The European Child Safety Alliance says that car temperatures can rise 10-15°C every 15 minutes and can occur on days as cool as just 22°C, when the inside of a car can quickly reach 47°C.

If they’re exposed to rising temperatures, little ones could end up with hyperthermia (which includes both heatstroke and heat exhaustion) because a child’s body temperature rises three to five times faster than an adult due to lower water reserves.

Heat exhaustion usually causes the body temperature to rise to 37°C – 40°C and symptoms include nausea or vomiting, increased heavy sweating and pale, cold, clammy skin. It should be treated as a medical emergency as it can soon turn into heatstroke.

Heatstroke occurs when the body temperature rises above 40°C and can result in rapid and strong pulse or heart rate, hot red, dry or moist skin and even a loss or change of consciousness.

Both types of hyperthermia should be treated as medical emergencies and treated right away. If they’re not, fatalities can occur within two hours.

When travelling by car make sure to:

  • Keep your infant cool, comfortable and hydrated when travelling during car travel on hot days.
  • Put a shade up on the window next to them.
  • Never leave a child or infant in the car on their own, no matter for how short a time it is.

6. Keep children away from unsupervised paddling pools and ponds

A paddling pool can be one way to help keep children cool on a hot day but make sure you supervise them, like this parent is.

Paddling pools are a great way of cooling down when it’s sweltering – but as with all situations involving water and children, safety comes first. Even if you’re planning to put just a little splash of water in, you need to supervise little ones to guard against slipping and, most importantly, drowning.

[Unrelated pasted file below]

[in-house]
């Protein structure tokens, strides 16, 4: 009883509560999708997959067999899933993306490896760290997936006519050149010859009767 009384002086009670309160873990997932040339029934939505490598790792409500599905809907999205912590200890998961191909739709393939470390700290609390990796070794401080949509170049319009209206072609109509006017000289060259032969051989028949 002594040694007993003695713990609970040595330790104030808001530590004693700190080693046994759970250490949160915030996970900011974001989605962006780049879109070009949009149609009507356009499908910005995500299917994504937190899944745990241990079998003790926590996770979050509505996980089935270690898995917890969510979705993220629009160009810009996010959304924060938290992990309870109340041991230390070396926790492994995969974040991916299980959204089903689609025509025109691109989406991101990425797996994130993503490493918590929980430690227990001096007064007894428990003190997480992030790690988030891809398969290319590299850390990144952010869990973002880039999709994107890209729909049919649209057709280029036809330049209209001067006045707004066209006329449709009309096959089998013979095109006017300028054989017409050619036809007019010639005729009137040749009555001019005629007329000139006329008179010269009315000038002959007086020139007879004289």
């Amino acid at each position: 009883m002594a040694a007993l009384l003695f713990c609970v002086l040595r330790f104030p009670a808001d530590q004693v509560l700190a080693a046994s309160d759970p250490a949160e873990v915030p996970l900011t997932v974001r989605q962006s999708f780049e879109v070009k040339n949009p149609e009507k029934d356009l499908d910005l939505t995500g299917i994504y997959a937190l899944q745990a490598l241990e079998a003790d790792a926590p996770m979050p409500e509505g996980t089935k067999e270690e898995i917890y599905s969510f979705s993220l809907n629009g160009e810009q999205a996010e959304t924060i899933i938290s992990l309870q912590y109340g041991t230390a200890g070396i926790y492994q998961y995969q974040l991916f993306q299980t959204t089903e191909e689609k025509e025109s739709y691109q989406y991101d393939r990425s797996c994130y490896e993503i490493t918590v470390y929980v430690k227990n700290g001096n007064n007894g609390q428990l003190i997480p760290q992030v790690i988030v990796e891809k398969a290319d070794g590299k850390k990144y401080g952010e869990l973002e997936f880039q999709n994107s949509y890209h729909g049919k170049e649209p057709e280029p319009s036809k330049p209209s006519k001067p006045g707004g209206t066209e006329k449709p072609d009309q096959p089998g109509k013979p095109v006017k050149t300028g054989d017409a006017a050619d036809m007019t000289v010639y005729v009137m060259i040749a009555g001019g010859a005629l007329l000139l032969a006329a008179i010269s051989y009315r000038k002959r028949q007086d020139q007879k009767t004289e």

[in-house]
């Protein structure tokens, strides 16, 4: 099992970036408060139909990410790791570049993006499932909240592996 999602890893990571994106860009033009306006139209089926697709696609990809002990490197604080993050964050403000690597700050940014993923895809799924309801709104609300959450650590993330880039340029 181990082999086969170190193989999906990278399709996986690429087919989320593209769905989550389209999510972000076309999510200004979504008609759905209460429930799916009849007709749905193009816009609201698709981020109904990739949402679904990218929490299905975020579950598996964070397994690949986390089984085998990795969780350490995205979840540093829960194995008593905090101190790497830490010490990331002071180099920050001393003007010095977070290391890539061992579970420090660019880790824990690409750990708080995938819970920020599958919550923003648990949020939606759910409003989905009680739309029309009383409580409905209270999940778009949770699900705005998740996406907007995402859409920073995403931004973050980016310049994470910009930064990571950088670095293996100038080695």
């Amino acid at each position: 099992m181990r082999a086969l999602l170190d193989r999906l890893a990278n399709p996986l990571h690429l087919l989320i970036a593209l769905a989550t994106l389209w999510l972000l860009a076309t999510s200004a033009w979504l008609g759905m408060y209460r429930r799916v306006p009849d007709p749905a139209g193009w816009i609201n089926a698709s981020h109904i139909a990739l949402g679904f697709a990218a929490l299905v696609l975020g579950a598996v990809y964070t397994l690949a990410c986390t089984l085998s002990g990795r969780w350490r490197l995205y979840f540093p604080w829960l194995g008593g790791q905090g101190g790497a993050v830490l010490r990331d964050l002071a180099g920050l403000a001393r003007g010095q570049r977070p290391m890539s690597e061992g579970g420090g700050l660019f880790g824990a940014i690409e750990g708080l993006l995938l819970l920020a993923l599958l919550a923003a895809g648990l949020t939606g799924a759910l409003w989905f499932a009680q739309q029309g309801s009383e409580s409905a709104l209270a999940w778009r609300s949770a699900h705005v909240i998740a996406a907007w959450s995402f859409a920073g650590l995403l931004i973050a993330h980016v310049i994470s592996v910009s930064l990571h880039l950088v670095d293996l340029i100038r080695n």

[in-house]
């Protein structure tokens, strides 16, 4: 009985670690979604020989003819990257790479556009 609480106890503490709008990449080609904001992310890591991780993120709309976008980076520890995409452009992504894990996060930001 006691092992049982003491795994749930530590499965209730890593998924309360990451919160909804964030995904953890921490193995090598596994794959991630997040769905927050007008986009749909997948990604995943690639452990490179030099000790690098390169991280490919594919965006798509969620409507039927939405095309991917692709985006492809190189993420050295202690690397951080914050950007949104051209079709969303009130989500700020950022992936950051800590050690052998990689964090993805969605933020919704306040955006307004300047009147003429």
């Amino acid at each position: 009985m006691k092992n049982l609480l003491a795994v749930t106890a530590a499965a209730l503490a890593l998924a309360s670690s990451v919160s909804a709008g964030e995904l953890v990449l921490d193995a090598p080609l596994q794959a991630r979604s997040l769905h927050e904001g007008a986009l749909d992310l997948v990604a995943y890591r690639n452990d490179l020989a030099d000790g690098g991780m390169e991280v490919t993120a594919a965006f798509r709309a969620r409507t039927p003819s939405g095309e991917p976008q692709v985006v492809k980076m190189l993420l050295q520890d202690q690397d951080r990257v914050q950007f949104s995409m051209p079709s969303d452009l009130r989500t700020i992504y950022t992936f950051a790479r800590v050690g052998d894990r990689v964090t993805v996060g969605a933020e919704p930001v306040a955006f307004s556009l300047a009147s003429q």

RoSPA (the Royal Society for the Protection of Accidents) says: ‘Children can drown in as little as 5cm of water, and even a paddling pool can be dangerous, especially if a young child is left unattended.’

Remember to empty paddling pools, containers, buckets and watering cans as soon as they’ve been used. The Royal Life Saving Society UK suggests turning paddling pools and containers upside down once empty so they don’t collect water.

Garden ponds also represent a hazard, with an average of five under-sixes drowning in them each year in the UK. If you have a pond or have young children or children who regularly visit, RoSPA’s advice is to place a fence around the pond, a grille over it or to fill it in altogether at least until they are old enough to be safely around water.

If you have a hot tub, make sure it is emptied when you’re not using it or the correct lid is securely fastened so curious children can’t find a way to get in. If you have a residential swimming pool, make sure there’s a strong fence around it and that the self-latching, self-closing gate is always securely shut.